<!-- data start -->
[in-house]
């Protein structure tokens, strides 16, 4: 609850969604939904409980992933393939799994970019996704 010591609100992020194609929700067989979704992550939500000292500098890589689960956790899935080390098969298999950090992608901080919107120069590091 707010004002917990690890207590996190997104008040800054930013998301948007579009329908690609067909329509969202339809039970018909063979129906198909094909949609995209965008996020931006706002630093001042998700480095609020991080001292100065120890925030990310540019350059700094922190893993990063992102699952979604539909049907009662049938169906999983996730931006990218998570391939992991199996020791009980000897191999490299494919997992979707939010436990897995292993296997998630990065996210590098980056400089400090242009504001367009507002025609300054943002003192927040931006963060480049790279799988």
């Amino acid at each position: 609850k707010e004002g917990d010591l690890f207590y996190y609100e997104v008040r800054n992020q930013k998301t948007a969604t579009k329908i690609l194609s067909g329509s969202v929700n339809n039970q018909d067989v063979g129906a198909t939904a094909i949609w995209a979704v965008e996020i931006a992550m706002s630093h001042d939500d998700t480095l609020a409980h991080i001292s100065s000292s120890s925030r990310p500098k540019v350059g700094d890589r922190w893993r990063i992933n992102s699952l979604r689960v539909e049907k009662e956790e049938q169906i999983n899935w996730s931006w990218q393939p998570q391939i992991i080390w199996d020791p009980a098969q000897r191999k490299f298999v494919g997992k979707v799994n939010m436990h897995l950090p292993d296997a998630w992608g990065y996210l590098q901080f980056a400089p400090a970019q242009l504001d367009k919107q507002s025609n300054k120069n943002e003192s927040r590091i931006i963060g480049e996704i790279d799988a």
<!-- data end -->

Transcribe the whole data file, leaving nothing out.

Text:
[in-house]
């Protein structure tokens, strides 16, 4: 609850969604939904409980992933393939799994970019996704 010591609100992020194609929700067989979704992550939500000292500098890589689960956790899935080390098969298999950090992608901080919107120069590091 707010004002917990690890207590996190997104008040800054930013998301948007579009329908690609067909329509969202339809039970018909063979129906198909094909949609995209965008996020931006706002630093001042998700480095609020991080001292100065120890925030990310540019350059700094922190893993990063992102699952979604539909049907009662049938169906999983996730931006990218998570391939992991199996020791009980000897191999490299494919997992979707939010436990897995292993296997998630990065996210590098980056400089400090242009504001367009507002025609300054943002003192927040931006963060480049790279799988």
């Amino acid at each position: 609850k707010e004002g917990d010591l690890f207590y996190y609100e997104v008040r800054n992020q930013k998301t948007a969604t579009k329908i690609l194609s067909g329509s969202v929700n339809n039970q018909d067989v063979g129906a198909t939904a094909i949609w995209a979704v965008e996020i931006a992550m706002s630093h001042d939500d998700t480095l609020a409980h991080i001292s100065s000292s120890s925030r990310p500098k540019v350059g700094d890589r922190w893993r990063i992933n992102s699952l979604r689960v539909e049907k009662e956790e049938q169906i999983n899935w996730s931006w990218q393939p998570q391939i992991i080390w199996d020791p009980a098969q000897r191999k490299f298999v494919g997992k979707v799994n939010m436990h897995l950090p292993d296997a998630w992608g990065y996210l590098q901080f980056a400089p400090a970019q242009l504001d367009k919107q507002s025609n300054k120069n943002e003192s927040r590091i931006i963060g480049e996704i790279d799988a």